Quebec Secession at Center of Canada's Election
Ruling Liberals slip but still are likely to win big in Monday's national vote.
Canadians are set to vote Monday after a fast and furious 35-day campaign certain to be remembered as one of the most negative and divisive in the nation's history.
The country is deeply split along regional lines with Quebec's secession as the flash point and 9.6 percent unemployment, gun control, and social-safety-net cuts providing a bubbling stew of electoral discontent.
Standing on his driveway on a sunny May morning in Peterborough, southern Ontario, George Scott, a retiree, vents feelings he believes more than a few Canadians share."I'm fed up with everything. I've watched them [politicians] all. And I'm ready to turn them out."
Given such sentiments, Canadian Prime Minister Jean Chrtien must be casting an eye overseas at recent election results in France and Britain and wondering if he, too, will be punished for holding an early election.
Mr. Chrtien called for an election on April 27 based on strong poll results, 15 months shy of the government's full term.
But Canadians have a habit of penalizing politicians who make them vote before they have to. Most polls show his Liberal Party leading by a wide margin - yet slipping some in the home stretch.
The Liberals have proved to be far weaker in the west and in the Atlantic provinces than Chrtien had hoped. In Quebec, Liberals are fighting to hold onto the 19 seats they won as part of their sweeping 1993 victory. Ontario alone remains a Liberal bastion.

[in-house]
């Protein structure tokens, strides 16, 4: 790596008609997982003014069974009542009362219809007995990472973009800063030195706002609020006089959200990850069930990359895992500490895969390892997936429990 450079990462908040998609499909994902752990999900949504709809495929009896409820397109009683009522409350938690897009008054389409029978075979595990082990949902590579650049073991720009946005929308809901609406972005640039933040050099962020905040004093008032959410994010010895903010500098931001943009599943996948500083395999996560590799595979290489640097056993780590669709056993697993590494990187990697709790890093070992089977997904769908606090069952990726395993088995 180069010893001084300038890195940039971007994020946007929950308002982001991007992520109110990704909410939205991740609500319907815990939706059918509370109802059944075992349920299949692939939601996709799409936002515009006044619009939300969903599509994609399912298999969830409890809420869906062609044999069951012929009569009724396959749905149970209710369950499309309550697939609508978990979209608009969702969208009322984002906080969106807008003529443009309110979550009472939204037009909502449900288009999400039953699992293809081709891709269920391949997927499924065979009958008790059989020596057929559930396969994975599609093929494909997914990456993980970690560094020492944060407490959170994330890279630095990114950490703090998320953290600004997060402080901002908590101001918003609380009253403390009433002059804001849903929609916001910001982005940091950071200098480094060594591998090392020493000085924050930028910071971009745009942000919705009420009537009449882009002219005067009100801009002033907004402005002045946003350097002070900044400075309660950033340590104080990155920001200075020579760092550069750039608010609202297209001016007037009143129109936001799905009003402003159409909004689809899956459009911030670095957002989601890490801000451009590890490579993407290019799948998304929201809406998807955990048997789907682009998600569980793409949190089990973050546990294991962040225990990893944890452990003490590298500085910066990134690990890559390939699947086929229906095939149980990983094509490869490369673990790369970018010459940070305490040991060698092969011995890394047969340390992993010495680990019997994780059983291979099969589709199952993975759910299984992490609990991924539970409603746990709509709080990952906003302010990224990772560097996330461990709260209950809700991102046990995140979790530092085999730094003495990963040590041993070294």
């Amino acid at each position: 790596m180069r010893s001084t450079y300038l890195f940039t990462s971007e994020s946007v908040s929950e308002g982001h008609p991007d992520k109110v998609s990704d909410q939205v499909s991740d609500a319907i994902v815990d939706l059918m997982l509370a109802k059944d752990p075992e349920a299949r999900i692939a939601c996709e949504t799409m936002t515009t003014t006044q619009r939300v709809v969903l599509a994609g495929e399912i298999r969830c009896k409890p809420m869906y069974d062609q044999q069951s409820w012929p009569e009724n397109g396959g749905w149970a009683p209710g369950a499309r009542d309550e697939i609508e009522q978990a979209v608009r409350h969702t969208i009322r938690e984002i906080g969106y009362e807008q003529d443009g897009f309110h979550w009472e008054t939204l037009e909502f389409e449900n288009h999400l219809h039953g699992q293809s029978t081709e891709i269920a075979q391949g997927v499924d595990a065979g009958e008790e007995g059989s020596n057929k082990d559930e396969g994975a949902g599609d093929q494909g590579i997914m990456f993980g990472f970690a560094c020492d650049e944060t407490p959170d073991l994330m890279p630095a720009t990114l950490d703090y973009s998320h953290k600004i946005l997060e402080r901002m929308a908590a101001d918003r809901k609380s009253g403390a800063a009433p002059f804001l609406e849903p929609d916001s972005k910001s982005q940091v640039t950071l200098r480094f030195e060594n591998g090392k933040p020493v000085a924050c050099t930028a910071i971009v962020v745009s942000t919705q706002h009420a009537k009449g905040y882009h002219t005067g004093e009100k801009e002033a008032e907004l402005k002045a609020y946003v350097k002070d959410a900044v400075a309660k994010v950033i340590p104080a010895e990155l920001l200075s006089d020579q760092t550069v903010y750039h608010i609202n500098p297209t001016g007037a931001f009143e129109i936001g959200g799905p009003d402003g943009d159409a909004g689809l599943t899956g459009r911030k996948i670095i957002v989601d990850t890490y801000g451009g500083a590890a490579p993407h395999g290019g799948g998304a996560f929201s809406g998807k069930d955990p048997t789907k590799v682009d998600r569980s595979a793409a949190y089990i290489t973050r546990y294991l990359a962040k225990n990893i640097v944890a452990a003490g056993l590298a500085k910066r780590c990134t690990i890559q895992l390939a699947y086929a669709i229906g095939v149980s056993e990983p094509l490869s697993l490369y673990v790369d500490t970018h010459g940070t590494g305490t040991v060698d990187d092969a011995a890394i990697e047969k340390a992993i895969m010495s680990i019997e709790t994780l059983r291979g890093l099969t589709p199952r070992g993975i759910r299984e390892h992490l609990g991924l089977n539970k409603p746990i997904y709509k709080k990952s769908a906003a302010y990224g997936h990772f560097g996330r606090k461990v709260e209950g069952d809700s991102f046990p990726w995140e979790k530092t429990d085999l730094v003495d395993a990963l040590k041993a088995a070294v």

"My own guess is that Chrtien will come back with another majority government," says Reg Whitaker, a political scientist at York University in Toronto.
"But it's not surprising there would be a strong reaction from the rest of the country over [the Bloc Quebecois (BQ)] secessionists" being elected the official opposition in 1993, he says.
That "reaction," he says, is the Reform Party. Led by Preston Manning, Reform has given voice to the nation's anti-Quebec mood in its popular "boot the Bloc" campaign. Mr. Manning is also hoping to expand into Ontario, where his party staged a late campaign blitz that focused on crime.
Here in the heart of Ontario's lake country, Tom McMillan is hoping Reform's hard-line approach backfires - and for the Phoenix-like revival of his Progressive Conservative (PC) party, the nation's oldest.
A veteran of five election campaigns, Mr. McMillan is running as a PC candidate and hopes PC leader Jean Charest's sudden swell of popularity in Quebec will spread to Ontario.
Canada's Tories were nearly wiped off the electoral map in the 1993 election, left with just two of 177 seats the party previously held.
"We're counting on coattails from Charest to win here," he says of the Peterborough voting district, long an Ontario bellwether. "If we're going to turn the tide [nationally] we have to start here."
Few think Mr. Charest's Tories have even a remote chance to defeat the Liberals to control the next government. But coming in second place is another matter.
Charest's strength has been building in Quebec at the expense of the separatist Bloc Quebecois, whose support has crumbled during the past three weeks of disastrous flaps and missteps of its leader, Gilles Duceppe.
Charest got a boost from the recent all-candidate debates, where he turned in a polished and powerful performance.
But polls show him only barely in second place nationally with 19 percent to the Liberal's 41 percent. The Reform Party, led by Manning, is at 18 percent, the New Democratic Party at 11 percent, and the BQ at 10 percent.